Steven acted mainly in a conductor's capacity throughout, playing occasional keyboards or guitar, and of course singing. He said he was going to be taking a back seat and would let the band do their thing, and a splendid "thing" it was too! Nailing down the beat to thunderous effect but also displaying subtlety where needed was Marco Minneman, on bass and Chapman Stick was Nick Beggs, who is now something of a prog stalwart, being a long time member of Steve Hackett's band. He sure has come a long way since Kajagoogoo, but he still retains a slightly daft haircut! Lead guitar duties were performed with panache by Aziz Ibrahim, formerly (and briefly) with the Stone Roses, his guitar was a light show in itself. Nick and Aziz along with Steven showed their undoubted technical skills on the fast syncopated parts of the epic Raider II, Nick even got to do some guitar god posing, and they all looked to be having a jolly good time.

On keyboards was Adam Holzman, who when he got to play the jazzy piano fills showed his chops off to fine effect. Last, but by no means least was Mr Flute himself, the redoubtable Theo Travis, whose wonderful playing is all over Grace For Drowning. Unfortunately he often suffered in the louder sections particularly from being a bit buried in the mix, which was a shame.

You can see from the setlist below that a varied selection was played from both the solo albums, and the highlights for me were the ultra creepy Index, Raider II which was simply magnificent, Deform to Form A Star, which as my mate says sounds like it could have been a Porcupine Tree song from 1997, Harmony Korine was excellent, and the encore, Steven replete with gas mask, was a moment of triumph.

After an over-long introduction, and the "net curtain" overstaying its welcome, the gig eventually became a truly jaw-dropping display of musical excellence, and was certainly well worth the wait.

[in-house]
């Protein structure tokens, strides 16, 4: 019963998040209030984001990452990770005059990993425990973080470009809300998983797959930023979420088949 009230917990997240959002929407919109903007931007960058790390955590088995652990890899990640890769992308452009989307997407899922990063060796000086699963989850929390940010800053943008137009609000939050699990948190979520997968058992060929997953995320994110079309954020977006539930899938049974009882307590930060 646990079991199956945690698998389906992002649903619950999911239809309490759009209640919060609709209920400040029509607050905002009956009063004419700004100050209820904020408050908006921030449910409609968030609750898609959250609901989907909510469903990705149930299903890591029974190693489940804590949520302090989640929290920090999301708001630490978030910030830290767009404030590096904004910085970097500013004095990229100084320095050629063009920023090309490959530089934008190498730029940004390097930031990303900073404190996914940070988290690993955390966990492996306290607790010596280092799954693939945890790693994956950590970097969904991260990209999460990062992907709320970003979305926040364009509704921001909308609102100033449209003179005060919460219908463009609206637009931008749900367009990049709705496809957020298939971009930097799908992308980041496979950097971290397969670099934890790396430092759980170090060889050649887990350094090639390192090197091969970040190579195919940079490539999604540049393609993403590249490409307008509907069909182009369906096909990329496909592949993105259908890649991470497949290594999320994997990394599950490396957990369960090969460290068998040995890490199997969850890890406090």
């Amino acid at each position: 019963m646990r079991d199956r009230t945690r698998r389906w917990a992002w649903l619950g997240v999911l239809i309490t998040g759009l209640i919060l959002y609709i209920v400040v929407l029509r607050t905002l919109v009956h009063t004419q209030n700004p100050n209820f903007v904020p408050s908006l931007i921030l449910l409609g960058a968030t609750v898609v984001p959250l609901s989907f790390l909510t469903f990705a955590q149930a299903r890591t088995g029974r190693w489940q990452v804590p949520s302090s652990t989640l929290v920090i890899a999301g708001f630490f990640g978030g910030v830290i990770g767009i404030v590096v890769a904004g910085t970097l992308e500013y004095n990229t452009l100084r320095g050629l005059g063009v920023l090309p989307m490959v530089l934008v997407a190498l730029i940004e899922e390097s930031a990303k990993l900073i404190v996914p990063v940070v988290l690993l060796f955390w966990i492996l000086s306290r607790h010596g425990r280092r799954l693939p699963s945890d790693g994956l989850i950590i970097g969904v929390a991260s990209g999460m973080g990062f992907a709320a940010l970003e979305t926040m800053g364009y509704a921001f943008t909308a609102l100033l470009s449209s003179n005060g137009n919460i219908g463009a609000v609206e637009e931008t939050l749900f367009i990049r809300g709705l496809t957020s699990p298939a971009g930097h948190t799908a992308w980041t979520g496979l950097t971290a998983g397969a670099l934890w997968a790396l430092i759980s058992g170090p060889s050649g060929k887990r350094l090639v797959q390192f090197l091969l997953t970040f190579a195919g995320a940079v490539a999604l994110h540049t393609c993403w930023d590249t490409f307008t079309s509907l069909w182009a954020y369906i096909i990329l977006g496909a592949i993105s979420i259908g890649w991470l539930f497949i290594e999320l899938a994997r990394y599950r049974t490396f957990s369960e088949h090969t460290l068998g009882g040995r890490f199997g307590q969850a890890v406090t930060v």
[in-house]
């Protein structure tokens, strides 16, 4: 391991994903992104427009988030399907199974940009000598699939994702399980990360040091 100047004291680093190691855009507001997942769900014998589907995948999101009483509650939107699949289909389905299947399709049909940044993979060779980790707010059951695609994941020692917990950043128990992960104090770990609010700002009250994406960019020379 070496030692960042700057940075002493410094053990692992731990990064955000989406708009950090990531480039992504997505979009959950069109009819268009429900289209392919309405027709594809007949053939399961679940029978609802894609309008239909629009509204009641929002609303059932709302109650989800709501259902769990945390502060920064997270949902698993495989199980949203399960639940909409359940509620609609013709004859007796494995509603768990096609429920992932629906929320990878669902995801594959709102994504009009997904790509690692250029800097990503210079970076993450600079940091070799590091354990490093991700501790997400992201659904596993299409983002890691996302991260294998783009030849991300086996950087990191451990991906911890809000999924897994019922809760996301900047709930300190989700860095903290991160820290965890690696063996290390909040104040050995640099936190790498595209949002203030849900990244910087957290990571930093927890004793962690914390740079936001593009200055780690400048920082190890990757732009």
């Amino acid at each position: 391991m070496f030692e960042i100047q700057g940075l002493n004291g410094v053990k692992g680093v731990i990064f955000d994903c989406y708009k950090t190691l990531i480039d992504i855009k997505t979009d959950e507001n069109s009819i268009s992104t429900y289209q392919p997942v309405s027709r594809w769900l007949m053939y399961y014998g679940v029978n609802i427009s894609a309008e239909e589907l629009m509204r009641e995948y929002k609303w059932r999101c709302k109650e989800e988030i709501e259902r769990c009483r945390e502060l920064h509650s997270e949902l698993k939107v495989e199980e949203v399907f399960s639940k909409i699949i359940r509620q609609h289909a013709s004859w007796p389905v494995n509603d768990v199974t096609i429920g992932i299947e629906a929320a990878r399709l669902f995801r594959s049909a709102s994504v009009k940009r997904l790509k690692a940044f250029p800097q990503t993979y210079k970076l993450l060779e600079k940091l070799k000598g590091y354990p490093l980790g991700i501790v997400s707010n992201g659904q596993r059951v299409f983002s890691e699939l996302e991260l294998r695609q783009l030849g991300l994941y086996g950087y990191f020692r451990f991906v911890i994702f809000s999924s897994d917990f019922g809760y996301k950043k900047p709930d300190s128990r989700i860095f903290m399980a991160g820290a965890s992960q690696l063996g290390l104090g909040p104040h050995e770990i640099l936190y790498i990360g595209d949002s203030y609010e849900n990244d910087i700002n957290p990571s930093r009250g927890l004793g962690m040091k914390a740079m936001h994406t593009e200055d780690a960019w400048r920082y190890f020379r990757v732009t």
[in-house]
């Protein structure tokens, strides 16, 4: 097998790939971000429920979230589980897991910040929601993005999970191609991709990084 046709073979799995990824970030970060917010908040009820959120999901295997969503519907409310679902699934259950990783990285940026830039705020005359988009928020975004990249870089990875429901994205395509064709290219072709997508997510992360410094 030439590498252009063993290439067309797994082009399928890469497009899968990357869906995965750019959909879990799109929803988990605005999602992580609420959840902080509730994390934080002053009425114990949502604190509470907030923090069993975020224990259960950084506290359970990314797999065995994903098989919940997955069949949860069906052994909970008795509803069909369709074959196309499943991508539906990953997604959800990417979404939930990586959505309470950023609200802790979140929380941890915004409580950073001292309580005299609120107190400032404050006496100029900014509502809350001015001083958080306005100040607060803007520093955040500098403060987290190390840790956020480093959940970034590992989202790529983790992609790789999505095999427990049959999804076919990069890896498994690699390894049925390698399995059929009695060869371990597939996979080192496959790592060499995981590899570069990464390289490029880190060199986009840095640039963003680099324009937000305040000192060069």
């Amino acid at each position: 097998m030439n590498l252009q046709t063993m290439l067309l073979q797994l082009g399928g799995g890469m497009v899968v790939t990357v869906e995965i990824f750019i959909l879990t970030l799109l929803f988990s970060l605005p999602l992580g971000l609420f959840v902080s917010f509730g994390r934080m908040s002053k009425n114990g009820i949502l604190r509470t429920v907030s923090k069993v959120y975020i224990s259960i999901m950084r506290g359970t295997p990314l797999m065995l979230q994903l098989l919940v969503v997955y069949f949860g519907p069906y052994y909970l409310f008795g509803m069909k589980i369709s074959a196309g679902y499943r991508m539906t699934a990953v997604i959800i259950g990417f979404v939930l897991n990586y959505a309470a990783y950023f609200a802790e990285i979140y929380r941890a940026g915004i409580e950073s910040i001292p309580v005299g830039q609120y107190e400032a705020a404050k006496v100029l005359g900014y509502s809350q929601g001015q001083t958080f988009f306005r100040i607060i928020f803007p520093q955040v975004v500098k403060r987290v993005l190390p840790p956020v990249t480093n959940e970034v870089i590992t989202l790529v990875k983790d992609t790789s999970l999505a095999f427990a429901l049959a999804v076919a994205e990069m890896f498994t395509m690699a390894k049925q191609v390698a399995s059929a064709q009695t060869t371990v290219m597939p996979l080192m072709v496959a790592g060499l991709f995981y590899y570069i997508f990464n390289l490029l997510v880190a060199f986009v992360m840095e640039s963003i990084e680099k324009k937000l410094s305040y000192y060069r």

Steven Wilson Setlist Shepherd's Bush Empire, London, England 2011, Grace for Drowning

Wednesday, 2 November 2011

Steven Wilson - Grace For Drowning

I also write for The Dutch Progressive Rock Pages, and usually I treat my reviews for them as exclusive. However, as this is an important release in "The World Of Prog" I will make an exception. The original review can be found here and was published about a month ago.

It should have been a quiet year for The Hardest Working Man In Showbiz, aka The Man Who Never Sleeps, as his band Porcupine Tree took a well deserved break after finally cementing their rightful place amongst the rock elite with the triumphal Incident tour ending in 2010.

However, you didn’t really expect Steven Wilson to rest on his laurels, or on anything else for that matter did you? What to do for our hero? Well, let’s start with a new Blackfield album and tour, during which he had to cope with the sad loss of his father, to whom this album is dedicated, as well as remastering work for King Crimson, Jethro Tull and Caravan, and production credits on Memories Of Machines’ and Opeth’s new albums! I’ll bet he put some shelves up in SW HQ in any remaining quantum measurements of free time too. Oh, and the trifling matter of his new solo project, lest we forget!

To say Grace For Drowning was eagerly awaited may rank as understatement of the year, such is the reverence and respect Steven justly commands from his growing fanbase. Having followed Porcupine Tree since around 1994 and subsequently all things SW I count myself in that number, and yes, I too kept a close eye on the doormat on the day that this album was predicted to arrive.